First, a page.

Format

Send to

Choose Destination
Am Rev Respir Dis. 1988 Aug;138(2):296-9.

Environmental exposure to tobacco smoke and lung function in young adults.

Author information

1
Department of Epidemiology and Biostatistics, McGill University, Montreal, Quebec, Canada.

Abstract

The relationship between lung function and environmental exposure to tobacco smoke (passive smoking) was studied in 293 nonsmoking young men and women, 15 to 35 yr of age. A self-administered mailed questionnaire was used to assess the lifetime environmental exposure to cigarette smoke at home and at work for each subject. Lung function information used here had been gathered in the course of a previous study of the determinants of lung function in early adulthood. In men, maximal midexpiratory flow rate (FEF25-75) decreased in relation to an index of cumulative lifetime environmental exposure to tobacco smoke at home, after taking into account the effects of cumulative exposure at work as well as age, height, body size, respiratory pressures, and cooking fuels used at home. The components of this exposure index most closely related to the reduction in FEF25-75 were maternal smoking habits and exposure to second-hand smoke during childhood. In women, the diffusing capacity of the lung (DLCO) decreased in relation to cumulative exposure to tobacco smoke at work, after accounting for the effects of cumulative lifetime exposure at home and the other factors mentioned above. These findings contribute to the gathering evidence that environmental exposure to tobacco smoke is harmful to respiratory health, and suggest that the effects are not insignificant. For instance, the FEF25-75 of a young man 20 yr of age who had never smoked and always lived at home would be 800 ml less if both his parents smoked than if they did not.(ABSTRACT TRUNCATED AT 250 WORDS).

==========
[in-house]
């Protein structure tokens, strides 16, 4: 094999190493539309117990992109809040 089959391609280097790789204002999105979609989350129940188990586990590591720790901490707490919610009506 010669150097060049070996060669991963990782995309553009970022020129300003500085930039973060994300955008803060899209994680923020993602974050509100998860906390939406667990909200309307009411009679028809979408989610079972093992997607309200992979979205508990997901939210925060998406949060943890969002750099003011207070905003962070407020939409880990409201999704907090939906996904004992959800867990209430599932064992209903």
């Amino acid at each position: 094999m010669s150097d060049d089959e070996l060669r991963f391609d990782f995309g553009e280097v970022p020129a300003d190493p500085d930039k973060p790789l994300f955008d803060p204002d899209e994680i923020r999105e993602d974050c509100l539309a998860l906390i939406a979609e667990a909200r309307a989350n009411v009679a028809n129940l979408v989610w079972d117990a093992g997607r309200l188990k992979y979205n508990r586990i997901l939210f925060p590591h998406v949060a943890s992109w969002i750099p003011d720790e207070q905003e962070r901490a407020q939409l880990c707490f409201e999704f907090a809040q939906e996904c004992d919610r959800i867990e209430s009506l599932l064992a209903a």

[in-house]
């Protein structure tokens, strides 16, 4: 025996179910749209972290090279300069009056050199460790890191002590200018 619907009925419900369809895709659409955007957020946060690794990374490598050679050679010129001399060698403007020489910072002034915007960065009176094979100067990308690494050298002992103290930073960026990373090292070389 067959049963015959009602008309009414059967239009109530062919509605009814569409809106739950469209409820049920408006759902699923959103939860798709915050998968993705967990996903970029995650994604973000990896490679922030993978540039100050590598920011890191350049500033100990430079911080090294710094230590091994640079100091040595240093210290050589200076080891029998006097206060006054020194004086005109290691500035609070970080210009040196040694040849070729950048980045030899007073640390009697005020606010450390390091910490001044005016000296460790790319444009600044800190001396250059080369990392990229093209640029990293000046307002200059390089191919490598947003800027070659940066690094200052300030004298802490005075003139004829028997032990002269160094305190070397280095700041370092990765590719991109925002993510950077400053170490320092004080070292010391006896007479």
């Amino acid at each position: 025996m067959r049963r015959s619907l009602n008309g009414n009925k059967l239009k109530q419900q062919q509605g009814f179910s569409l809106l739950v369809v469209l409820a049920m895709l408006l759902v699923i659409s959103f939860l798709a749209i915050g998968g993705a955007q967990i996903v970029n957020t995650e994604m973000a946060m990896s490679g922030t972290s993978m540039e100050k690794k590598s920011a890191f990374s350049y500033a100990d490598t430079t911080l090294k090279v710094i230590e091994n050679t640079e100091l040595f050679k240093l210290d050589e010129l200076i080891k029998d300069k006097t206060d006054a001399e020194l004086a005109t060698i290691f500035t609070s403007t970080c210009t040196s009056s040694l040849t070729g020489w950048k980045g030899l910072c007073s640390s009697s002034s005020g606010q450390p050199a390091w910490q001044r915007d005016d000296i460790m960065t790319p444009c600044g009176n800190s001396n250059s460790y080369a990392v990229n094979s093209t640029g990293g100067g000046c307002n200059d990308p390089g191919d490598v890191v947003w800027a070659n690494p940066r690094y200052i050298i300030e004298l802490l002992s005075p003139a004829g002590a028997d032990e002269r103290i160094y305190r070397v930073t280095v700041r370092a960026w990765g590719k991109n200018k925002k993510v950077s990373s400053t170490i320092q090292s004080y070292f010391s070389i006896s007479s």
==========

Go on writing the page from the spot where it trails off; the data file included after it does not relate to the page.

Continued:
PMID:
3195829
DOI:
10.1164/ajrccm/138.2.296
[Indexed for MEDLINE]

Supplemental Content

Full text links

Icon for Atypon
Loading ...
Support Center